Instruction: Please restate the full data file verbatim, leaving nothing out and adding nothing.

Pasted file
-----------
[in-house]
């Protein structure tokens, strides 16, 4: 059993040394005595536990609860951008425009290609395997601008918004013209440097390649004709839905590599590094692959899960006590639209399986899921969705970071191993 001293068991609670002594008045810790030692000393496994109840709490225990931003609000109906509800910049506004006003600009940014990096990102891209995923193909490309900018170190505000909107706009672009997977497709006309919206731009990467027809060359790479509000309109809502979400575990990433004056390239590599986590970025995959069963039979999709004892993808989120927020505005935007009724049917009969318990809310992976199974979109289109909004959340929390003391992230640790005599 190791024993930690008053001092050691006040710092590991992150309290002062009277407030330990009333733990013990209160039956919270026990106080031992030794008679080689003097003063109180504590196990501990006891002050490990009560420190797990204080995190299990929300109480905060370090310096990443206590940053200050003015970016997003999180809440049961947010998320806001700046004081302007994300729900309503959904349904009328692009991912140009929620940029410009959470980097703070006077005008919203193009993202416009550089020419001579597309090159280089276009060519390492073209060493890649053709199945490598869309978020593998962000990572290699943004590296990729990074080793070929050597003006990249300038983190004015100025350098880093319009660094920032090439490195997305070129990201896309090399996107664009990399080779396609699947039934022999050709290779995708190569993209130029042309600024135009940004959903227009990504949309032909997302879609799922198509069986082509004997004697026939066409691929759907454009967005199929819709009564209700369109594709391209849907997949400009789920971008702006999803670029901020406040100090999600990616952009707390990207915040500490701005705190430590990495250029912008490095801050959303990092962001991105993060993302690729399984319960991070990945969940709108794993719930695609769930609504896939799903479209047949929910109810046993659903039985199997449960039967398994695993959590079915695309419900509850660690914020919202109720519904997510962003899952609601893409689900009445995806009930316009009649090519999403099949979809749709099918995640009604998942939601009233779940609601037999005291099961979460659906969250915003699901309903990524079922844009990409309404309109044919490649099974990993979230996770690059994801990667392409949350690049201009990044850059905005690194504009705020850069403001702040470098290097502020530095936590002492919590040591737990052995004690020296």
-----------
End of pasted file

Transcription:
[in-house]
């Protein structure tokens, strides 16, 4: 059993040394005595536990609860951008425009290609395997601008918004013209440097390649004709839905590599590094692959899960006590639209399986899921969705970071191993 001293068991609670002594008045810790030692000393496994109840709490225990931003609000109906509800910049506004006003600009940014990096990102891209995923193909490309900018170190505000909107706009672009997977497709006309919206731009990467027809060359790479509000309109809502979400575990990433004056390239590599986590970025995959069963039979999709004892993808989120927020505005935007009724049917009969318990809310992976199974979109289109909004959340929390003391992230640790005599 190791024993930690008053001092050691006040710092590991992150309290002062009277407030330990009333733990013990209160039956919270026990106080031992030794008679080689003097003063109180504590196990501990006891002050490990009560420190797990204080995190299990929300109480905060370090310096990443206590940053200050003015970016997003999180809440049961947010998320806001700046004081302007994300729900309503959904349904009328692009991912140009929620940029410009959470980097703070006077005008919203193009993202416009550089020419001579597309090159280089276009060519390492073209060493890649053709199945490598869309978020593998962000990572290699943004590296990729990074080793070929050597003006990249300038983190004015100025350098880093319009660094920032090439490195997305070129990201896309090399996107664009990399080779396609699947039934022999050709290779995708190569993209130029042309600024135009940004959903227009990504949309032909997302879609799922198509069986082509004997004697026939066409691929759907454009967005199929819709009564209700369109594709391209849907997949400009789920971008702006999803670029901020406040100090999600990616952009707390990207915040500490701005705190430590990495250029912008490095801050959303990092962001991105993060993302690729399984319960991070990945969940709108794993719930695609769930609504896939799903479209047949929910109810046993659903039985199997449960039967398994695993959590079915695309419900509850660690914020919202109720519904997510962003899952609601893409689900009445995806009930316009009649090519999403099949979809749709099918995640009604998942939601009233779940609601037999005291099961979460659906969250915003699901309903990524079922844009990409309404309109044919490649099974990993979230996770690059994801990667392409949350690049201009990044850059905005690194504009705020850069403001702040470098290097502020530095936590002492919590040591737990052995004690020296």